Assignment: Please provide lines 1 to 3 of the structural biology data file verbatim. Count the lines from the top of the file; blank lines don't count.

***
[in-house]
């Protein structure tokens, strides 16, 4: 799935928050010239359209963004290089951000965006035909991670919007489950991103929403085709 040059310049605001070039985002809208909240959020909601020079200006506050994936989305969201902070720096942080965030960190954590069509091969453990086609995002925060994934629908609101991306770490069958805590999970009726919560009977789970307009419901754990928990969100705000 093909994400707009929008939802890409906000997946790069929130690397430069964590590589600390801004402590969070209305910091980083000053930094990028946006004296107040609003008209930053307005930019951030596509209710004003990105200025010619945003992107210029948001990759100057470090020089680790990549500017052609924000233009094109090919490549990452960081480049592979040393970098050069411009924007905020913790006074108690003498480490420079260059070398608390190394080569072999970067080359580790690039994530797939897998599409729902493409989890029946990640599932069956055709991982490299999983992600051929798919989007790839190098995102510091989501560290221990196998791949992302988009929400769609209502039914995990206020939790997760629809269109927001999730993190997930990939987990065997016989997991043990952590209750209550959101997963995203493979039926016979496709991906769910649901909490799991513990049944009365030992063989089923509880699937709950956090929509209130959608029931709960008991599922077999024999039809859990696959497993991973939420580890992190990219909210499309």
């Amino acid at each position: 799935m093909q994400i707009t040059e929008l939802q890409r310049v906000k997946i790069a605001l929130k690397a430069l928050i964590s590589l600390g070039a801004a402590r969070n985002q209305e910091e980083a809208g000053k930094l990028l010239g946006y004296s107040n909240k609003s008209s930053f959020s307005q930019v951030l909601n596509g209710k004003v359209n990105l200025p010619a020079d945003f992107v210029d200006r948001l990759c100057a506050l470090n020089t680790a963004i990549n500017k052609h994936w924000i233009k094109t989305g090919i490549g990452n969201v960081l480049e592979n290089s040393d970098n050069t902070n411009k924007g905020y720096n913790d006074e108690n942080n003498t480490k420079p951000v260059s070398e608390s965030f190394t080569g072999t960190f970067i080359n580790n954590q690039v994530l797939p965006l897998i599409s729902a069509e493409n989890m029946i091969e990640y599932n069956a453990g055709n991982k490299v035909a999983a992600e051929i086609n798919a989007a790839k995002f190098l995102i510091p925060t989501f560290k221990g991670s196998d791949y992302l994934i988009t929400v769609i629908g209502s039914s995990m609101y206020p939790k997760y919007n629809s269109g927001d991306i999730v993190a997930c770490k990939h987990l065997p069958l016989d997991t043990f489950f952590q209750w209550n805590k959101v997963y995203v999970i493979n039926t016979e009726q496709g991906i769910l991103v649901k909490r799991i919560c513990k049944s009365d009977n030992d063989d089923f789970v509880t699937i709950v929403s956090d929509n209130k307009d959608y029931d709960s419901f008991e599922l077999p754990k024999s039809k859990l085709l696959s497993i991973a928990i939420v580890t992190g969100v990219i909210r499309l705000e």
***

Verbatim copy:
[in-house]
């Protein structure tokens, strides 16, 4: 799935928050010239359209963004290089951000965006035909991670919007489950991103929403085709 040059310049605001070039985002809208909240959020909601020079200006506050994936989305969201902070720096942080965030960190954590069509091969453990086609995002925060994934629908609101991306770490069958805590999970009726919560009977789970307009419901754990928990969100705000 093909994400707009929008939802890409906000997946790069929130690397430069964590590589600390801004402590969070209305910091980083000053930094990028946006004296107040609003008209930053307005930019951030596509209710004003990105200025010619945003992107210029948001990759100057470090020089680790990549500017052609924000233009094109090919490549990452960081480049592979040393970098050069411009924007905020913790006074108690003498480490420079260059070398608390190394080569072999970067080359580790690039994530797939897998599409729902493409989890029946990640599932069956055709991982490299999983992600051929798919989007790839190098995102510091989501560290221990196998791949992302988009929400769609209502039914995990206020939790997760629809269109927001999730993190997930990939987990065997016989997991043990952590209750209550959101997963995203493979039926016979496709991906769910649901909490799991513990049944009365030992063989089923509880699937709950956090929509209130959608029931709960008991599922077999024999039809859990696959497993991973939420580890992190990219909210499309």
């Amino acid at each position: 799935m093909q994400i707009t040059e929008l939802q890409r310049v906000k997946i790069a605001l929130k690397a430069l928050i964590s590589l600390g070039a801004a402590r969070n985002q209305e910091e980083a809208g000053k930094l990028l010239g946006y004296s107040n909240k609003s008209s930053f959020s307005q930019v951030l909601n596509g209710k004003v359209n990105l200025p010619a020079d945003f992107v210029d200006r948001l990759c100057a506050l470090n020089t680790a963004i990549n500017k052609h994936w924000i233009k094109t989305g090919i490549g990452n969201v960081l480049e592979n290089s040393d970098n050069t902070n411009k924007g905020y720096n913790d006074e108690n942080n003498t480490k420079p951000v260059s070398e608390s965030f190394t080569g072999t960190f970067i080359n580790n954590q690039v994530l797939p965006l897998i599409s729902a069509e493409n989890m029946i091969e990640y599932n069956a453990g055709n991982k490299v035909a999983a992600e051929i086609n798919a989007a790839k995002f190098l995102i510091p925060t989501f560290k221990g991670s196998d791949y992302l994934i988009t929400v769609i629908g209502s039914s995990m609101y206020p939790k997760y919007n629809s269109g927001d991306i999730v993190a997930c770490k990939h987990l065997p069958l016989d997991t043990f489950f952590q209750w209550n805590k959101v997963y995203v999970i493979n039926t016979e009726q496709g991906i769910l991103v649901k909490r799991i919560c513990k049944s009365d009977n030992d063989d089923f789970v509880t699937i709950v929403s956090d929509n209130k307009d959608y029931d709960s419901f008991e599922l077999p754990k024999s039809k859990l085709l696959s497993i991973a928990i939420v580890t992190g969100v990219i909210r499309l705000e």